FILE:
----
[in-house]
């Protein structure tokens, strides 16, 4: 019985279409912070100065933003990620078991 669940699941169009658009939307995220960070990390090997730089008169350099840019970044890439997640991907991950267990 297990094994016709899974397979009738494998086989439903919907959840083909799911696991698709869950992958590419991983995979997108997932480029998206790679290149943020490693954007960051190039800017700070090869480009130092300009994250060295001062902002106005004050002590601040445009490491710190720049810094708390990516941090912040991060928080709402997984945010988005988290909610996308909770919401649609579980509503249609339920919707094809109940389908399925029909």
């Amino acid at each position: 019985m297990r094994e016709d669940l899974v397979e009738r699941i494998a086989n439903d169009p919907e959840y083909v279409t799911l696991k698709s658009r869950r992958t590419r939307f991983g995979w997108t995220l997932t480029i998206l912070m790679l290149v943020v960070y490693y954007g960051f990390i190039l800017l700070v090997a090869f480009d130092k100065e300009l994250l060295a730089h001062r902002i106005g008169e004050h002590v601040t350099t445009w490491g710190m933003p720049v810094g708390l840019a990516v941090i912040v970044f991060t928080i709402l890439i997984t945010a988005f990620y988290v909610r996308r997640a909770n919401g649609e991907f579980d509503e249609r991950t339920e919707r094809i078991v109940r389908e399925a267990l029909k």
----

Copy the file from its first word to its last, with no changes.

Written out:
[in-house]
């Protein structure tokens, strides 16, 4: 019985279409912070100065933003990620078991 669940699941169009658009939307995220960070990390090997730089008169350099840019970044890439997640991907991950267990 297990094994016709899974397979009738494998086989439903919907959840083909799911696991698709869950992958590419991983995979997108997932480029998206790679290149943020490693954007960051190039800017700070090869480009130092300009994250060295001062902002106005004050002590601040445009490491710190720049810094708390990516941090912040991060928080709402997984945010988005988290909610996308909770919401649609579980509503249609339920919707094809109940389908399925029909």
């Amino acid at each position: 019985m297990r094994e016709d669940l899974v397979e009738r699941i494998a086989n439903d169009p919907e959840y083909v279409t799911l696991k698709s658009r869950r992958t590419r939307f991983g995979w997108t995220l997932t480029i998206l912070m790679l290149v943020v960070y490693y954007g960051f990390i190039l800017l700070v090997a090869f480009d130092k100065e300009l994250l060295a730089h001062r902002i106005g008169e004050h002590v601040t350099t445009w490491g710190m933003p720049v810094g708390l840019a990516v941090i912040v970044f991060t928080i709402l890439i997984t945010a988005f990620y988290v909610r996308r997640a909770n919401g649609e991907f579980d509503e249609r991950t339920e919707r094809i078991v109940r389908e399925a267990l029909k």